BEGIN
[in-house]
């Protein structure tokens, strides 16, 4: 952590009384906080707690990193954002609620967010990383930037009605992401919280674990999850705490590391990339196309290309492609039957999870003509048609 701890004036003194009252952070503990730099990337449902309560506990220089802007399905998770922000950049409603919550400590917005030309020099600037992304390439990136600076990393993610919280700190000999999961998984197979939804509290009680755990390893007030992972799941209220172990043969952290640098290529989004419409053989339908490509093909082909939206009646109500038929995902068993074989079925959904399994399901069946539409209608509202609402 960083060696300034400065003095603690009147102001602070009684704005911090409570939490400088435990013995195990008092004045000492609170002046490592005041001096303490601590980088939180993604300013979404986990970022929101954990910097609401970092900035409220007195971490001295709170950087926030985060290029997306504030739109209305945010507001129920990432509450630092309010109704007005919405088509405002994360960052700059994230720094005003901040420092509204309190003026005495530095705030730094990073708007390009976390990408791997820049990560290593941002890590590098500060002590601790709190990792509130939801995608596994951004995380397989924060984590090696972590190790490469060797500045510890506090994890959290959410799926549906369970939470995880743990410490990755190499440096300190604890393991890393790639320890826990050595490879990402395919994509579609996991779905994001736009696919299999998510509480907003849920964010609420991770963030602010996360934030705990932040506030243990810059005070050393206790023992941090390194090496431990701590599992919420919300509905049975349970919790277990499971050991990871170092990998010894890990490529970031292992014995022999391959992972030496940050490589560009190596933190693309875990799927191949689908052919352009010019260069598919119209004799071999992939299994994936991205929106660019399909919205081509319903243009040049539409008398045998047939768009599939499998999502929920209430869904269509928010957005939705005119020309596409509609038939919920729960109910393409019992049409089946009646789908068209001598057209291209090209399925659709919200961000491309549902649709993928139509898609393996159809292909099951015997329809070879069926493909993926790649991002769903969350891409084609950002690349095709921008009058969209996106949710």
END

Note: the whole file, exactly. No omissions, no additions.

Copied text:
[in-house]
């Protein structure tokens, strides 16, 4: 952590009384906080707690990193954002609620967010990383930037009605992401919280674990999850705490590391990339196309290309492609039957999870003509048609 701890004036003194009252952070503990730099990337449902309560506990220089802007399905998770922000950049409603919550400590917005030309020099600037992304390439990136600076990393993610919280700190000999999961998984197979939804509290009680755990390893007030992972799941209220172990043969952290640098290529989004419409053989339908490509093909082909939206009646109500038929995902068993074989079925959904399994399901069946539409209608509202609402 960083060696300034400065003095603690009147102001602070009684704005911090409570939490400088435990013995195990008092004045000492609170002046490592005041001096303490601590980088939180993604300013979404986990970022929101954990910097609401970092900035409220007195971490001295709170950087926030985060290029997306504030739109209305945010507001129920990432509450630092309010109704007005919405088509405002994360960052700059994230720094005003901040420092509204309190003026005495530095705030730094990073708007390009976390990408791997820049990560290593941002890590590098500060002590601790709190990792509130939801995608596994951004995380397989924060984590090696972590190790490469060797500045510890506090994890959290959410799926549906369970939470995880743990410490990755190499440096300190604890393991890393790639320890826990050595490879990402395919994509579609996991779905994001736009696919299999998510509480907003849920964010609420991770963030602010996360934030705990932040506030243990810059005070050393206790023992941090390194090496431990701590599992919420919300509905049975349970919790277990499971050991990871170092990998010894890990490529970031292992014995022999391959992972030496940050490589560009190596933190693309875990799927191949689908052919352009010019260069598919119209004799071999992939299994994936991205929106660019399909919205081509319903243009040049539409008398045998047939768009599939499998999502929920209430869904269509928010957005939705005119020309596409509609038939919920729960109910393409019992049409089946009646789908068209001598057209291209090209399925659709919200961000491309549902649709993928139509898609393996159809292909099951015997329809070879069926493909993926790649991002769903969350891409084609950002690349095709921008009058969209996106949710």